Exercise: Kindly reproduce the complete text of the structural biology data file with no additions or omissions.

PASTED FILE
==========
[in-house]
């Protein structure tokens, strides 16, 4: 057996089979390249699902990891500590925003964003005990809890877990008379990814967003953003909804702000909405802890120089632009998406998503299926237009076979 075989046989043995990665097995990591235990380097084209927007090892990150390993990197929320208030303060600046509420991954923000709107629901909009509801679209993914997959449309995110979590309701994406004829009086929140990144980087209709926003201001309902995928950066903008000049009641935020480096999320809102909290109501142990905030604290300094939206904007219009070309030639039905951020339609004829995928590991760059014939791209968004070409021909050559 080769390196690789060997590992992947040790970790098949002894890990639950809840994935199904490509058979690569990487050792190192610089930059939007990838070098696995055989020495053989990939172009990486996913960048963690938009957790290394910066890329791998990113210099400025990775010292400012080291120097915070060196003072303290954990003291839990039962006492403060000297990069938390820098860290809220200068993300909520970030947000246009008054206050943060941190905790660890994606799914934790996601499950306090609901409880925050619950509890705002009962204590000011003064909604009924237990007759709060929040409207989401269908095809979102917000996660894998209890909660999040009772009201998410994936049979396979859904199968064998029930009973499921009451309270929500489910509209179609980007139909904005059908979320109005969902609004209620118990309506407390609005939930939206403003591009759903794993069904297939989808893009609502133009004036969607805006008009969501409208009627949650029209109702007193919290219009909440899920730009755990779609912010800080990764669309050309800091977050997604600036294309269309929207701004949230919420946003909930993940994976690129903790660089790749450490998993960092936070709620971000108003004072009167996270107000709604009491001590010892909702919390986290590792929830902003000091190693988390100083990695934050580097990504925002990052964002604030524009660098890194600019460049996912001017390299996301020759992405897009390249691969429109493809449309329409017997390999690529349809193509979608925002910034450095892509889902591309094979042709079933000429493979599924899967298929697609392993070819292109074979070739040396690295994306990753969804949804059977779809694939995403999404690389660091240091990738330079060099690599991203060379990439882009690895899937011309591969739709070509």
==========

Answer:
[in-house]
């Protein structure tokens, strides 16, 4: 057996089979390249699902990891500590925003964003005990809890877990008379990814967003953003909804702000909405802890120089632009998406998503299926237009076979 075989046989043995990665097995990591235990380097084209927007090892990150390993990197929320208030303060600046509420991954923000709107629901909009509801679209993914997959449309995110979590309701994406004829009086929140990144980087209709926003201001309902995928950066903008000049009641935020480096999320809102909290109501142990905030604290300094939206904007219009070309030639039905951020339609004829995928590991760059014939791209968004070409021909050559 080769390196690789060997590992992947040790970790098949002894890990639950809840994935199904490509058979690569990487050792190192610089930059939007990838070098696995055989020495053989990939172009990486996913960048963690938009957790290394910066890329791998990113210099400025990775010292400012080291120097915070060196003072303290954990003291839990039962006492403060000297990069938390820098860290809220200068993300909520970030947000246009008054206050943060941190905790660890994606799914934790996601499950306090609901409880925050619950509890705002009962204590000011003064909604009924237990007759709060929040409207989401269908095809979102917000996660894998209890909660999040009772009201998410994936049979396979859904199968064998029930009973499921009451309270929500489910509209179609980007139909904005059908979320109005969902609004209620118990309506407390609005939930939206403003591009759903794993069904297939989808893009609502133009004036969607805006008009969501409208009627949650029209109702007193919290219009909440899920730009755990779609912010800080990764669309050309800091977050997604600036294309269309929207701004949230919420946003909930993940994976690129903790660089790749450490998993960092936070709620971000108003004072009167996270107000709604009491001590010892909702919390986290590792929830902003000091190693988390100083990695934050580097990504925002990052964002604030524009660098890194600019460049996912001017390299996301020759992405897009390249691969429109493809449309329409017997390999690529349809193509979608925002910034450095892509889902591309094979042709079933000429493979599924899967298929697609392993070819292109074979070739040396690295994306990753969804949804059977779809694939995403999404690389660091240091990738330079060099690599991203060379990439882009690895899937011309591969739709070509």